By ‘Masentle Makara
Roma, Sept 27 (The Night’s Watch) – As the National University of Lesotho (NUL)’s shutdown due to violent students’ protest stretches into a second week, it is not just the university and students getting pinched.
The shutdown has left a bitter taste in the mouths of the street vendors around the university whose businesses rely on students.
This also includes the taverns, restaurants and other businesses around Lesotho’s largest university situated in the Roma Valley, some 34 kilometres southeast of Maseru, the capital of Lesotho.
The longer the shutdown lasts, the worse it will get for everyone.
On Thursday last week, government-sponsored students went on the rampage, pulled down a tent erected in readiness for a series of graduation ceremonies ending tomorrow (Saturday).
The marauding students attempted to torch the marquee.
They were protesting against the delays in payment of their allowances allegedly by the National Manpower Development Secretariat (NMDS).
The university’s management responded with a lockout, leaving only postgraduate, international and disabled students on campus.
Here is a look at the ripple effects of the shutdown on the businesses around campus:
“NUL is poor. What happened to my Alma mater? I wish there was someone to answer my endless questions,” said Tšebeletso Sobane, a budding entrepreneur selling clothes, in an interview with The Night’s Watch this week.
Sobane was a student at NUL from 2010 to 2014.
She started selling clothes when she was a student.
Soon after completing her studies, she started a clothing boutique in the campus but moved out in June this year.
Sobane now thinks it has become a norm for NUL students to go on strike at the begginging of each academic year over delayed allowances while management at both NMDS and NUL seem to have accepted these strikes as par for the course.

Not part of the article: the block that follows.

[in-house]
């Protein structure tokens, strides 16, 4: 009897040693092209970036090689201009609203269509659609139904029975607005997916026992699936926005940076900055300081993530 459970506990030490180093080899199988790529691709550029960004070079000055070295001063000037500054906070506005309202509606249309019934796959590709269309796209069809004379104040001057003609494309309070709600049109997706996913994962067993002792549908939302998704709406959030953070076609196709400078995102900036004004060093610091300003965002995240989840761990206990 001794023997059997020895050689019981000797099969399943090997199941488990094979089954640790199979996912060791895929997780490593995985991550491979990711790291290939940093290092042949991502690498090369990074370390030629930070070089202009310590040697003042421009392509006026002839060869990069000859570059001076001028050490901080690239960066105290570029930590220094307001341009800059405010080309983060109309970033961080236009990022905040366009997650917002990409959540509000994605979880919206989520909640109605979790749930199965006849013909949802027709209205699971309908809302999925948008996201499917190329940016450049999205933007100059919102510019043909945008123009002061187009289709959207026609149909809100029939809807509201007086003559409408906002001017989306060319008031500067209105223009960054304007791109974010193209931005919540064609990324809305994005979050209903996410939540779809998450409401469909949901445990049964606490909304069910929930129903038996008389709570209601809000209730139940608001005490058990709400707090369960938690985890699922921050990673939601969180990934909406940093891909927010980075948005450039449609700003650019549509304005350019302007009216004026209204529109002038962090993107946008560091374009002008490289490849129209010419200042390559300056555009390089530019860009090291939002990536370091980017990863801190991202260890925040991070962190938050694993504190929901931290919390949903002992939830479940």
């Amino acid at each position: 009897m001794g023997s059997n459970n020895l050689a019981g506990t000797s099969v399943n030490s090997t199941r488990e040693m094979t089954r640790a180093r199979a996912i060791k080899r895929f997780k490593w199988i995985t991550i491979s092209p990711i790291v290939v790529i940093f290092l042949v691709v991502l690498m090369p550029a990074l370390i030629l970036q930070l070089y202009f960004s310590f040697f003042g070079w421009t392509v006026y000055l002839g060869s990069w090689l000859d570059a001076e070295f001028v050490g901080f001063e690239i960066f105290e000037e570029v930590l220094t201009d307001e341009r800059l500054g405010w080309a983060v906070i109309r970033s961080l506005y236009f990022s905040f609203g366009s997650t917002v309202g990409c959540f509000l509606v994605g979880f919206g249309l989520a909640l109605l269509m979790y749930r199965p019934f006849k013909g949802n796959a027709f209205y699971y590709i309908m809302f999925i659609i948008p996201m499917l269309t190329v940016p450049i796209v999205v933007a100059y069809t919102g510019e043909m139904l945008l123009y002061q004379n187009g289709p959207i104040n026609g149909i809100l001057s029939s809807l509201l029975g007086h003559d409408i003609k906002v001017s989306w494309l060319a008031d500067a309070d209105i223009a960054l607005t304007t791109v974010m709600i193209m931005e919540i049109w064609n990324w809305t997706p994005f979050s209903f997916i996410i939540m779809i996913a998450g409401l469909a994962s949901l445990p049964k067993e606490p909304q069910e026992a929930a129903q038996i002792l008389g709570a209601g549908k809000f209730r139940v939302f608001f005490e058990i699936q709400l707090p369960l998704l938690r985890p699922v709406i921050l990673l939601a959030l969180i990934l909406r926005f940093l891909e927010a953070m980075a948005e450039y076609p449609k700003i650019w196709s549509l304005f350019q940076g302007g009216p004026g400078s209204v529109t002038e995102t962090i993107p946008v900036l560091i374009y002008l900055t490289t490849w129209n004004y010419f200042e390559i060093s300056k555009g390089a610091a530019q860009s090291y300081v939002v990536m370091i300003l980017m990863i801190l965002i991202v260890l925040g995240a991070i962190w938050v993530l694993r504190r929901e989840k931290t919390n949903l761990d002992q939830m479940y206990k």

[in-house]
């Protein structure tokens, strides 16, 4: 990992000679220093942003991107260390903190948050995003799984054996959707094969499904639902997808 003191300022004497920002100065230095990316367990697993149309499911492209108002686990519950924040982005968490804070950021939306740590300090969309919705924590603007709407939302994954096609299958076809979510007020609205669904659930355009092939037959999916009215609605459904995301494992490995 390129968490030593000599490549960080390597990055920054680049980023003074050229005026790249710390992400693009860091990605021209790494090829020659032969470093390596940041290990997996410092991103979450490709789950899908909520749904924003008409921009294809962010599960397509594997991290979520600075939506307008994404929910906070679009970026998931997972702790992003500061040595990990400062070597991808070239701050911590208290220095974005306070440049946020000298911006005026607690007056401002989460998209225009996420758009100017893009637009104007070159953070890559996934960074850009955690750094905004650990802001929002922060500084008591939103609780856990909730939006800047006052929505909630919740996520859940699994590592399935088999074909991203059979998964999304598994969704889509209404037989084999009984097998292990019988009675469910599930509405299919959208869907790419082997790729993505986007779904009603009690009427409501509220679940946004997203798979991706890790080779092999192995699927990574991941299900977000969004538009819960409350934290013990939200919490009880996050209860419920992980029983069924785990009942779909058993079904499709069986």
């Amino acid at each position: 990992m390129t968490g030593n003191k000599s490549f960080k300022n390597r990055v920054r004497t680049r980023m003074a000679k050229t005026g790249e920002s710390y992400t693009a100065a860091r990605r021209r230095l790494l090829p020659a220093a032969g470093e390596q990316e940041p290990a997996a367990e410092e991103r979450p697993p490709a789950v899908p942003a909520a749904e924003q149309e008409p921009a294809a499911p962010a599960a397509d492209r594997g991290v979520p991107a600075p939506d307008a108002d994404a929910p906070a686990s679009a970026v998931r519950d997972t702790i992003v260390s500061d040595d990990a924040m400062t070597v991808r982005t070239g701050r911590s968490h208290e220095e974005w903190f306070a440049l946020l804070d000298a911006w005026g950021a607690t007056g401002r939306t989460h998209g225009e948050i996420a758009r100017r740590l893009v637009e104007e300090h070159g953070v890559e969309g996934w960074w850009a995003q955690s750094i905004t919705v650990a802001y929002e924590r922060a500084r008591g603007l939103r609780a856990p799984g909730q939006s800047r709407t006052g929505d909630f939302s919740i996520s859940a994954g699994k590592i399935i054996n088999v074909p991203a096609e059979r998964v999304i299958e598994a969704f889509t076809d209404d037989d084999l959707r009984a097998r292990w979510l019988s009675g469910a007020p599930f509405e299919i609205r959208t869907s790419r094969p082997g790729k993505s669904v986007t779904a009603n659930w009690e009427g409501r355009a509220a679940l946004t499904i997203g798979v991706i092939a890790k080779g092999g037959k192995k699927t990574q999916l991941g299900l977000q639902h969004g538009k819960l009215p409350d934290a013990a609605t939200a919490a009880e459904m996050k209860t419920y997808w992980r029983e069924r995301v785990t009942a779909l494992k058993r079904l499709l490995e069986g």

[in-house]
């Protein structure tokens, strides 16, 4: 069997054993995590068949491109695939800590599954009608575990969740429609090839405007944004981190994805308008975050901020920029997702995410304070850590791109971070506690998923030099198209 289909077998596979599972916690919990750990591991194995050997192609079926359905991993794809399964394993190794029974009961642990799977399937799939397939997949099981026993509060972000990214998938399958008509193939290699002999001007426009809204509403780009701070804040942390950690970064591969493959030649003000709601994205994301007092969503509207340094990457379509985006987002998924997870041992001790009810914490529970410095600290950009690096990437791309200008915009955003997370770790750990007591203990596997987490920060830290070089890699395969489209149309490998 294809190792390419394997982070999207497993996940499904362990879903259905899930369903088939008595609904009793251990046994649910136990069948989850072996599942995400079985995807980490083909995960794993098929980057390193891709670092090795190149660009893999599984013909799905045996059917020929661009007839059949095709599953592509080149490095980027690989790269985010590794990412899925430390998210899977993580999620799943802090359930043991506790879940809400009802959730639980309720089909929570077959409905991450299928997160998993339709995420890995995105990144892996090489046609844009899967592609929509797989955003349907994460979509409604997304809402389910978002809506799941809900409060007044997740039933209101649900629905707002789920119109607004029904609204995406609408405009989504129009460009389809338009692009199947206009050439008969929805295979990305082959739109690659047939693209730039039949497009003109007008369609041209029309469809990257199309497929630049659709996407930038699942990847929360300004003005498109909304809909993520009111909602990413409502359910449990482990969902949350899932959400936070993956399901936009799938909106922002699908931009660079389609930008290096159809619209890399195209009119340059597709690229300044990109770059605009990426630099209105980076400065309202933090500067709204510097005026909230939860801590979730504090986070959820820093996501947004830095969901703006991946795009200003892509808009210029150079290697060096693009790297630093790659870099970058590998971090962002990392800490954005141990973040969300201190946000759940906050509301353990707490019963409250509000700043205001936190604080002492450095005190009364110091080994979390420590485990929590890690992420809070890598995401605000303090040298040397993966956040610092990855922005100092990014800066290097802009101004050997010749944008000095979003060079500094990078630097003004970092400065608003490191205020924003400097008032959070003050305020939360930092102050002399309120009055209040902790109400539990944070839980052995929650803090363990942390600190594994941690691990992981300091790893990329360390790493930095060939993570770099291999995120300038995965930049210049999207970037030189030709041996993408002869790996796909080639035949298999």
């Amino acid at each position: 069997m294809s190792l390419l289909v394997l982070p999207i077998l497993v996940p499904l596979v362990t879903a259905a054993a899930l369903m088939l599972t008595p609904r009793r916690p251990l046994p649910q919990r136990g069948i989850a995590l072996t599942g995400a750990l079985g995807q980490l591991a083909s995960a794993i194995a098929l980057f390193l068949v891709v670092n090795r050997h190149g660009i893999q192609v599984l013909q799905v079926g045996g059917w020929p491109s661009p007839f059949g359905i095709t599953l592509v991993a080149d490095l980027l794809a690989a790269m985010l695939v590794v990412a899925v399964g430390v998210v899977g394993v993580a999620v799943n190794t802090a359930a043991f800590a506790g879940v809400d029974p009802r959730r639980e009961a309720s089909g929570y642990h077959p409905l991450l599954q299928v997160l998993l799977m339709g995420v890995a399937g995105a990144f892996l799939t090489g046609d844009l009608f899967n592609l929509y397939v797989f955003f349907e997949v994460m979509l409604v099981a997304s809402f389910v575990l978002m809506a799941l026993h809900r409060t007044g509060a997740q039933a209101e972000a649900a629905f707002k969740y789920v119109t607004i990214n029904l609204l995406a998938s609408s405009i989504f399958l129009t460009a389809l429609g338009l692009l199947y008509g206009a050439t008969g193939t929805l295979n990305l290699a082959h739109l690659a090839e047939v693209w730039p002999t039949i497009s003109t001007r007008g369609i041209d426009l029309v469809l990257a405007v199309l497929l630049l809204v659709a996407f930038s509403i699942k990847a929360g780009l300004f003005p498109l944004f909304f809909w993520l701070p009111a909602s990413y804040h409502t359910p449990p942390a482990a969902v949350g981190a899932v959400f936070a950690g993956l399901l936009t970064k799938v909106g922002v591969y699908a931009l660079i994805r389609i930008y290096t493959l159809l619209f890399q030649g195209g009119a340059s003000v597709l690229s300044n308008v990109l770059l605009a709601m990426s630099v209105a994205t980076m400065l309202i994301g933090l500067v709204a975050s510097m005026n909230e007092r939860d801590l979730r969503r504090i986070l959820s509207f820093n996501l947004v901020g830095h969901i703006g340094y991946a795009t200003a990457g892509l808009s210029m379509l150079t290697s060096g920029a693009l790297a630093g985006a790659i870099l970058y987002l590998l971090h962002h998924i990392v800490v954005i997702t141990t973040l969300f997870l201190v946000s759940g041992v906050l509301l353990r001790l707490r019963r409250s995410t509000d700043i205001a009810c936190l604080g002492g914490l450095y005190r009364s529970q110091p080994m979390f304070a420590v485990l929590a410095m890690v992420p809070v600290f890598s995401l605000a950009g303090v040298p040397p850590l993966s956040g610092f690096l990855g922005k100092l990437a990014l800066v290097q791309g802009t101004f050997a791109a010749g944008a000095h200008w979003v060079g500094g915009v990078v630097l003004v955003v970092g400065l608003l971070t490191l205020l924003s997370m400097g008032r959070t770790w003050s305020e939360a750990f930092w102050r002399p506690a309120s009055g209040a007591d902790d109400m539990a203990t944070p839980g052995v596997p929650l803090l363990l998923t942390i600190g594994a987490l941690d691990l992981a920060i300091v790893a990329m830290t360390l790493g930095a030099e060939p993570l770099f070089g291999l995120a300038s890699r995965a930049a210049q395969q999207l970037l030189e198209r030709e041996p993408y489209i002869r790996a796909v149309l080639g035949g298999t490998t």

“Students do not strike for themselves alone, but for us too. When they do not have money, we also do not have customers because we rely on them. When they have money, we also have good business. Without students, there is no business in Roma,” she said.
The Chairman of Roma Small Businesses Bishop Khotso Pokane, popularly known as Moruti in and around the campus, told The Night’s Watch that due to the shutdown, he had not made as much as he had projected.
Normally, Pokane would have made thousands of maloti last weekend – benefitting mostly from students who spend extravagantly during the graduations.
“I over stocked meat for the graduation, knowing that they always buy during this time of the year, but I ran loss,” he said.
The shutdown has also left the Roma taxi industry shipwrecked.
In an interview with The Night’s Watch this week, Roma Taxi Association’s Nyatso Hlalele said their business suffer most when the university is closed.
“We understand why students strike; we really do but sometimes we wish they could find alternatives ways of protesting that will not lead to the closure of the university. Students are not our only customers but they make a larger chunk of our customers, there is hardly any business without them,” Hlalele said.
Public Eye reported today that the workers of the NUL have also delivered a stinging rebuke of the university’s management, branding last week’s controversial decision to lock students out of campus “disingenuous”.
The university management blamed “an organised clique that has infiltrated the student body with the view to orchestrate the destabilization of the university”.
But in a letter written by Mathe Ntšekhe on behalf of the NUL community representation, the workers distanced themselves from “the decision that sought to evacuate students from campus”.
The workers said “that decision is disingenuous as it fails to bring us to account for our own failures in ensuring that the funds were distributed in a timely manner by the NMDS”.
Ntšekhe also noted in the letter that, as an institution, NUL had failed to create a contingency plan after failing to submit lists and process some of the students results on time.
“For us, acknowledging this failure would have gone a long way in avoiding a narrative where some students are painted as a clique that has infiltrated the Student Body with the view to orchestrate the destabilization of the university when in reality we have many students who are hungry and are unable to learn,” she said.
According to Public Eye, NUL, formerly University of Botswana, Lesotho and Swaziland (UBLS), has been gradually losing its luster from the time when it was wildly trumpeted as citadel of academic excellence in the region.
Things have gone awry at the university since the 2000s.
NUL is now replete with crumbling infrastructure which has affected quality, relevance and uniqueness of its programmes when juxtaposed against other universities in the region, due in the main to a dearth of government funding. NW